• develop expertise in respect of the new constitutional order, including Basic Law litigation;

  • develop expertise in respect of legislative powers, procedures and practices under the Basic Law;

  • develop general awareness of Basic Law issues by preparing Information Notes on many aspects of the Basic Law;

  • take forward the pilot training scheme for Mainland lawyers on Hong Kong's laws and legal system; and

  • present further reports under international conventions and covenants.

30. In relation to the work of the Law Drafting Division, we will conduct a pilot exercise to re-draft existing legislation in plain, user-friendly legal language.

31. In relation to the work of the Civil Division, we will develop a specialized team for inquiries into market misconduct following the de-mutualisation of the Stock Exchange and the Futures Exchange.

32. In relation to the work of the Prosecutions Division, we will:

  • develop a specialised team for prosecution of computer crimes; and

  • develop prosecution expertise in the areas of fraud and corruption.

33. In relation to the work of the Administration and Development Division, we will:

  • implement more vigorous publicity efforts to foster understanding of the rule of law; and

  • formulate proposals for the further development of a bilingual legal system.

Legal Adviser on Legislative Affairs

34. One further development that I wish to mention is our appointment of a specialist consultant to advise on legislative affairs. I have already referred earlier to our commitment to develop expertise in respect of legislative powers, procedures and practices, and this appointment is in furtherance of that initiative. I think Honourable Members will agree that the development of sound legislative practices and procedures within the constitutional principles of the Basic Law is a matter of fundamental importance. The appointment of a former Legislative Council Legal Adviser (Jonathan Daw) to advise on these matters will, I hope, contribute to the common purpose of Government and the Legislature in developing parliamentary practices appropriate to Hong Kong's unique constitutional status.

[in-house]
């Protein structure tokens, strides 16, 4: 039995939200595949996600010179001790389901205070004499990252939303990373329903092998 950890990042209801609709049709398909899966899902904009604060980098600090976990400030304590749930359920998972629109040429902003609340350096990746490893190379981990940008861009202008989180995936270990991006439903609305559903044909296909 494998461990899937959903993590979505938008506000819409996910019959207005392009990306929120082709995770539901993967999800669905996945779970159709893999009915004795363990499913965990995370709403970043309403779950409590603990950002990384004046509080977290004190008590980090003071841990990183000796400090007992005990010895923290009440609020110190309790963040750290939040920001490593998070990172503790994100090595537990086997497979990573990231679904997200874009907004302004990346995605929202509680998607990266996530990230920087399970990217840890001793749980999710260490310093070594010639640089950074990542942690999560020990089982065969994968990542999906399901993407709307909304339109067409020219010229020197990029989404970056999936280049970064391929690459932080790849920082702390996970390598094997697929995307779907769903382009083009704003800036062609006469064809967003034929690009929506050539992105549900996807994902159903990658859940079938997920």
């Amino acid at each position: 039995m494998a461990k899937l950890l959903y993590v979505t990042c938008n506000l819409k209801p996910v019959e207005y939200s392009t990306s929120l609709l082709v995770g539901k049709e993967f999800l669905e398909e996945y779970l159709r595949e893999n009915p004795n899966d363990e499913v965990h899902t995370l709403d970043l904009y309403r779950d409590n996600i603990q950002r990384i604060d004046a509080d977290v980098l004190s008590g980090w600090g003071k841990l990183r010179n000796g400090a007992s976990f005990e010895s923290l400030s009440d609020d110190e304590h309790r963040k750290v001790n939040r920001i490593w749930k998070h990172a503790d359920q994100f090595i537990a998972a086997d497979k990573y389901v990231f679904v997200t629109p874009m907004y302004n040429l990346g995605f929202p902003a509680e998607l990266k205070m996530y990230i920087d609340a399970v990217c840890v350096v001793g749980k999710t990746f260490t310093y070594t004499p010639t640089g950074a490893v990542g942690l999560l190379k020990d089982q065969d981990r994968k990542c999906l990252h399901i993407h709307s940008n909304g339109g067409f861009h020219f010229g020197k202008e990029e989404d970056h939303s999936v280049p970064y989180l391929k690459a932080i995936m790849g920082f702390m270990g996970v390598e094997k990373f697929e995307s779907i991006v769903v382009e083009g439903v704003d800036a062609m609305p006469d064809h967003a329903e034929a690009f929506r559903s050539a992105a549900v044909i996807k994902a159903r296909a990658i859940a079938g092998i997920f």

35. By parliamentary practices I mean the rules and established procedures which reflect and support the constitutional working relationship between the executive authorities and the legislature. For example the rules relating to the introduction of bills and motions for amendment to bills, motions on financial business, and the procedures for scrutinising subsidiary legislation. Our consultant's role in these areas is to offer impartial, objective advice in the best interests of the community.

36. Honourable Members, I hope that the appointment of Mr Daw will show the Government's genuine desire to better perform our work relating to legislative affairs, and our determination to work closely with, and secure greater support from, the Legislature.

Legal profession

37. Madam Chairman, before I conclude, I wish to say a few words about the difficulties that the legal profession has encountered during the last year or so. The economic downturn has hit the profession badly, and morale is low in many quarters. I cannot offer any quick fixes, but I do wish to maintain a continuing dialogue with the two professional bodies. Any suggestions that they have for dealing with the situation will be given careful consideration. One of the concerns of the profession - the need for a review of legal education - is being actively considered by a Working Group, which has representatives from the professional bodies, the two law faculties and the Administration. I am hopeful that the first stage of the review can begin early next year.


38. The Department of Justice is determined to play its part in realising the vision of "One Country, Two Systems" and the principle of "Hong Kong people ruling Hong Kong". We are fully committed to upholding the rule of law under the Basic Law, and are ready and eager to take on the challenges that lie ahead.

39. I am now happy to answer any questions that Honourable Members may wish to raise.